Questions

The Return to Innocence by Patrick Collins of the Institute of American Inidan Arts
The Return to Innocence by Patrick Collins of the Institute of American Indian Arts

When they ask what happened, learn to start with a deep breath. Begin with words as tender as medicine. Watch the way the officer, a young man who introduces himself as Dakota, greets you as if you haven’t been waiting hours. In the police station, ignore the rows of stern portraits and glimmering badges lining the wall. Think of the eight hours it took of surviving, so you can tell yourself that this five-hour wait isn’t so bad after all.

Ignore the glimmer of swords and knives in clenched hands, dancing together around his kitchen island. Remember how you wished it was an actual island with shores and tides. Imagine yourself on a boat, watching him shrink into a silhouette, until he is a memory of an island you maybe once visited. It was nice you’d say. Good airfare, plenty of souvenirs. Ignore feeling as if you were exiled to that island where you relive it over and over.

Talk about the cherry blossoms instead, and how the buds unfurled in your palm that March morning. Fix the flower in the valleys of his brass-colored curls. Tether stems into knots until you crown him with pink petals. Feel nausea rocking your body and tell yourself it is only saltwater. Tell yourself that trauma isn’t a plot device foreshadowed by shrill piano keys. Sometimes, it’s only a halo of cherry blossoms moments before he tugs it apart.

When Dakota looks at you, quell the waves. let it crest over your eyes instead, and begin to spill over. leave the rose-colored filter on the pile of cherry blossoms at your feet. Fight the fog pulling at your memory and ignore the tide closing off your throat.

Suddenly, a memory from weeks before floats up like seaweed, of him googling symptoms. It’s okay, you’d said. Your health is important. Get checked out, don’t worry about me. Focus on your health first. Watch denial washing over glassy blue eyes, a no tilting his head back and forth.

Let his denial bleed into you, too.

Laugh at the absurdity as a nurse tacks a bandage across his skin. When she leaves, freeze when he falls to his knees and grabs for your hand. Shrink from him, tell him no, don’t and watch as panic sets in. See him clattering bottles on the shelves, threatening to drink them. Knock them from his hand before they reach his mouth, promise that it’s okay, let’s get you home, don’t.

So that’s how it starts. With gritted teeth and don’t leave me punctuated with threats to jump into traffic if you leave. Make your way back to the adobe walls of his home as your car hazards blink out in hazy yellows: help, help, help.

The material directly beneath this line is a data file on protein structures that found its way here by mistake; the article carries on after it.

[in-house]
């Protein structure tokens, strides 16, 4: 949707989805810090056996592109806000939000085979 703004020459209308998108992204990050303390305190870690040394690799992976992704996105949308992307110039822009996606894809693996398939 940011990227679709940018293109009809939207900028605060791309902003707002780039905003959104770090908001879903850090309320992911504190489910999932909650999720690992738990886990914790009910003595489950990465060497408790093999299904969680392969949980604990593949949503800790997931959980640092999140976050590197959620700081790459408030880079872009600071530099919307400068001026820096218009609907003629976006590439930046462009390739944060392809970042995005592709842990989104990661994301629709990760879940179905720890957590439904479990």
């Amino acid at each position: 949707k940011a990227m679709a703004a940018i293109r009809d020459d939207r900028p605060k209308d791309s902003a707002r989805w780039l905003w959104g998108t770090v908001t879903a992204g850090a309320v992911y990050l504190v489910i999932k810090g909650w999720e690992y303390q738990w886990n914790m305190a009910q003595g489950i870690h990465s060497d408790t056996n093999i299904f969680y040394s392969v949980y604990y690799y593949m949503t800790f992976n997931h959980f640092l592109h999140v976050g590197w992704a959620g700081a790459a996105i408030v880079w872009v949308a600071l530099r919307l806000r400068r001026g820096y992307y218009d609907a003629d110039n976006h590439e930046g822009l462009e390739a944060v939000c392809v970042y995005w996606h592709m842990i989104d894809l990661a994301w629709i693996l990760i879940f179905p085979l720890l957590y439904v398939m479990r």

Hear the dull smacks of his body thrashing on the dashboard. Watch as blood blossoms on the vinyl of the glovebox. look down at the bloodstains webbing shaky fingers. Wonder how you went from cherry buds and laughter…to this.

Dakota starts scribbling, hovering above you. Were there any weapons? Remember him stumbling for knives, catching the glint of metal caressing toward you before turning them on himself. Remember him pointing the machete into his belly. Run to him, tug it away, and feel him throw you so hard it still makes you breathless. Feel your mouth peeling apart screams you don’t recognize as your own. Remember your mother’s face rushing back from another time and place. It was another set of hands and floors, but still.

Remember how she’d screamed then, too.

When you’re rushed home finally at three a.m., truly believe you have survived. See yourself as a conqueror in the courtroom. Imagine the healing on your face and truly believe it will come.

Instead, realize court only mimics justice if you squinted just right. For the eight hours stolen, watch three years fall in its place. Think back on the absurdity of won’t you testify? without warning of the heaviness that will occupy every empty space in your body. That you are agreeing to miss class, miss job interviews, to see him across you in the courtroom, over and

Become overfed with questions, not realizing they’ll echo you on the journey home. Answer Dakota’s questions. under the fluorescent lights of the domestic violence shelter, answer even more. Fill out restraining orders and highlight X’s on outlines of a body that is meant to erase you. Wonder how his hands had the power to erase it completely.

A year later, after you’ve cried in bathrooms and written into the late hours, submit the broken parts of yourself to magazines. In all the waiting, a positive question lights a flame in you. Words like publish and invited to speak enter all the empty spaces he made. At the reading, bleed into the podium and wait for the light to come fluttering back into you but, instead, feel as if you’re standing in front of the judge with your victim statement all over again.

Hug crying women who echo me too and write your signature next to your printed words. When they ask where will you go? answer I can’t stay here, not with him. There’s a place in Santa Fe, I’ve always loved writing.

In the years of how did he choke you? How did he break your wrist? Did you try calling anyone? When did he start getting violent? Why don’t you move? What knife did he use? What type of sword? When he himself asks through lawyers if it’s okay to send a letter, feel the weight of it three years collapsing on you.

Suddenly, feel Alejandro’s hand slipping into yours. He has been waiting three years, tucked away in your corner when no one else was. When he opens his mouth, brace for the shrapnel of more questions, but they never come. Instead, hear two words dripping, like medicine, that you have been waiting years to hear.

“Come here.”

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